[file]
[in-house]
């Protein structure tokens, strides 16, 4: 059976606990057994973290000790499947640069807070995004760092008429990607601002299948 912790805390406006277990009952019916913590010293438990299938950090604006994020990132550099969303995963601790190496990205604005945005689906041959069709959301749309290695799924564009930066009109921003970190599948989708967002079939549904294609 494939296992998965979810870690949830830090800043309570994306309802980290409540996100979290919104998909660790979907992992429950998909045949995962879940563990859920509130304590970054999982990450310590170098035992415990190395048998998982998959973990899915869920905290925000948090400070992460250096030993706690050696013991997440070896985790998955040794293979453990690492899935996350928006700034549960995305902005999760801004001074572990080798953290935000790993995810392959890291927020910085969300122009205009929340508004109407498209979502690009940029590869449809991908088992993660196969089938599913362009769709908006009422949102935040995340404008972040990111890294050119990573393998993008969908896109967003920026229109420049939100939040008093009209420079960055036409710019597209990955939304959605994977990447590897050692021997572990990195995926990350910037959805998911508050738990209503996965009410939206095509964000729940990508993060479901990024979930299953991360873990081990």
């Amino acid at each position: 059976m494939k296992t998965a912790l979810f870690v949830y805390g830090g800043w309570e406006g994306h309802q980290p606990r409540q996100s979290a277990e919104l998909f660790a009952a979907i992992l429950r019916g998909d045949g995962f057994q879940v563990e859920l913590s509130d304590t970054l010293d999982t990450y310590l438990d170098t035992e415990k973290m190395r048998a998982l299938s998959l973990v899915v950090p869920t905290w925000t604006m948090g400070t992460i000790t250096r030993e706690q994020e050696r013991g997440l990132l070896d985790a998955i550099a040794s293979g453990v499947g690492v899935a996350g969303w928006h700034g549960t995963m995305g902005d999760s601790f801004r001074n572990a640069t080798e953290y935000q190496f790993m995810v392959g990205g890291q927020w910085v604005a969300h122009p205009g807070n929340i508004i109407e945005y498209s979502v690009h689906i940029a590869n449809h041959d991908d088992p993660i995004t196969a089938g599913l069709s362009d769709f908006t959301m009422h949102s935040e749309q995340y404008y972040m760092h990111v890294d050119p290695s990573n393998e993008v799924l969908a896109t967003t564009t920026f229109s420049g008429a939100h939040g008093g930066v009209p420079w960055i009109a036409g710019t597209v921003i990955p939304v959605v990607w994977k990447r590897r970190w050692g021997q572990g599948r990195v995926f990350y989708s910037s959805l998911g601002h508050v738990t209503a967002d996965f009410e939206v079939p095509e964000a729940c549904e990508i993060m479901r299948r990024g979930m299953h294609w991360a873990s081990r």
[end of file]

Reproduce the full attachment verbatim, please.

[in-house]
């Protein structure tokens, strides 16, 4: 059976606990057994973290000790499947640069807070995004760092008429990607601002299948 912790805390406006277990009952019916913590010293438990299938950090604006994020990132550099969303995963601790190496990205604005945005689906041959069709959301749309290695799924564009930066009109921003970190599948989708967002079939549904294609 494939296992998965979810870690949830830090800043309570994306309802980290409540996100979290919104998909660790979907992992429950998909045949995962879940563990859920509130304590970054999982990450310590170098035992415990190395048998998982998959973990899915869920905290925000948090400070992460250096030993706690050696013991997440070896985790998955040794293979453990690492899935996350928006700034549960995305902005999760801004001074572990080798953290935000790993995810392959890291927020910085969300122009205009929340508004109407498209979502690009940029590869449809991908088992993660196969089938599913362009769709908006009422949102935040995340404008972040990111890294050119990573393998993008969908896109967003920026229109420049939100939040008093009209420079960055036409710019597209990955939304959605994977990447590897050692021997572990990195995926990350910037959805998911508050738990209503996965009410939206095509964000729940990508993060479901990024979930299953991360873990081990």
């Amino acid at each position: 059976m494939k296992t998965a912790l979810f870690v949830y805390g830090g800043w309570e406006g994306h309802q980290p606990r409540q996100s979290a277990e919104l998909f660790a009952a979907i992992l429950r019916g998909d045949g995962f057994q879940v563990e859920l913590s509130d304590t970054l010293d999982t990450y310590l438990d170098t035992e415990k973290m190395r048998a998982l299938s998959l973990v899915v950090p869920t905290w925000t604006m948090g400070t992460i000790t250096r030993e706690q994020e050696r013991g997440l990132l070896d985790a998955i550099a040794s293979g453990v499947g690492v899935a996350g969303w928006h700034g549960t995963m995305g902005d999760s601790f801004r001074n572990a640069t080798e953290y935000q190496f790993m995810v392959g990205g890291q927020w910085v604005a969300h122009p205009g807070n929340i508004i109407e945005y498209s979502v690009h689906i940029a590869n449809h041959d991908d088992p993660i995004t196969a089938g599913l069709s362009d769709f908006t959301m009422h949102s935040e749309q995340y404008y972040m760092h990111v890294d050119p290695s990573n393998e993008v799924l969908a896109t967003t564009t920026f229109s420049g008429a939100h939040g008093g930066v009209p420079w960055i009109a036409g710019t597209v921003i990955p939304v959605v990607w994977k990447r590897r970190w050692g021997q572990g599948r990195v995926f990350y989708s910037s959805l998911g601002h508050v738990t209503a967002d996965f009410e939206v079939p095509e964000a729940c549904e990508i993060m479901r299948r990024g979930m299953h294609w991360a873990s081990r």